On the boundary (surface) of two regions, the tangential components of electric fields on above and below surface are continuous. I wonder if it is also true for displacement [tex]\vec{D}[/tex] and polarization [tex]\vec{P}[/tex]? That is, can I say: the tangential component of [tex]\vec{D}[/tex] or [tex]\vec{P}[/tex] on above and below surface are continuous? For magnetic field, the statement of the magnetic field about [tex]\vec{B}[/tex] is: [tex](\vec{B}_{above} - \vec{B}_{below} )\cdot\hat{n} = 0[/tex] and [tex](\vec{B}_{above} - \vec{B}_{below} )\times \hat{n} = \mu_0\vec{K}[/tex] I wonder if [tex]\vec{K}[/tex] means the free current surface density? What is the boundary conditions for [tex]\vec{H}[/tex]?
Do the two regions have the same dielectric constant? Think about the formula that relates D and E...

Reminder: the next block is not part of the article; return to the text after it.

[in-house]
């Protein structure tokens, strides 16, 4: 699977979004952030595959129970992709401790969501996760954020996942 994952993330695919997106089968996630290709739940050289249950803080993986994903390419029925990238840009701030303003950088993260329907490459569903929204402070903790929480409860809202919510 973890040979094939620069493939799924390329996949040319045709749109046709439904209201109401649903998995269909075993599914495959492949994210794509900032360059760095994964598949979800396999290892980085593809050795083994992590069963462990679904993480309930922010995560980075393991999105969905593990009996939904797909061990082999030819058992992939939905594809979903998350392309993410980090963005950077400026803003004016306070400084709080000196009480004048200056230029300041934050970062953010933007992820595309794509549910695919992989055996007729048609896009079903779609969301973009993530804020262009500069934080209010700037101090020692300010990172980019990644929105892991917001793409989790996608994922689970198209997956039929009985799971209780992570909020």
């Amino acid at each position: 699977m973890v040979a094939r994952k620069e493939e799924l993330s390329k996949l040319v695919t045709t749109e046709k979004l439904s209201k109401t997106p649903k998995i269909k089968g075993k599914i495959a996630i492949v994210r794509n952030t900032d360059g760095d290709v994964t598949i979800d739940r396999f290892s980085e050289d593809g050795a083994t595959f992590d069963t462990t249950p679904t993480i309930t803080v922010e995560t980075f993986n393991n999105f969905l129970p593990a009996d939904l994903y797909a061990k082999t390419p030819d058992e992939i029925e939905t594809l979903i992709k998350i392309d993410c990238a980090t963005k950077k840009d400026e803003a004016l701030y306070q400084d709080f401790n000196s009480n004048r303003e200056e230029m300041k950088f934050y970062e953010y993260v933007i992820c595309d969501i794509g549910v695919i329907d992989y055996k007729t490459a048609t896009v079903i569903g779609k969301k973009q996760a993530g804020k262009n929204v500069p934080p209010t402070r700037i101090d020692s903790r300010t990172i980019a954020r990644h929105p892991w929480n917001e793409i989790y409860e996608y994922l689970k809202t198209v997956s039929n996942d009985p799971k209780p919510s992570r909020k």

That is the question. In the text, it said the tangential components of the electric fields on the boundary are continuous. But it doesn't tell if the tangential components of the displacement or polarization are also continuous or not. So if the dielectric constants in these two regions not the same, does it mean they will not be continuous even along the tangential direction? By the way, in some text, it reads [tex](\vec{P}_2-\vec{P}_1)\cdot\hat{n} = -\sigma_p[/tex] and [tex]\sigma_p[/tex] is what we call the density of polarized charges. I wonder if this is the same name as bound charges which is used in other text?
I was just saying that by looking at the formula that relates D and E, you will see the answer to that question. The dielectric constant is the constant of proportionality between D and E, so if E is continuous, but the dielectric constant changes, what is going to happen to D? See what I mean?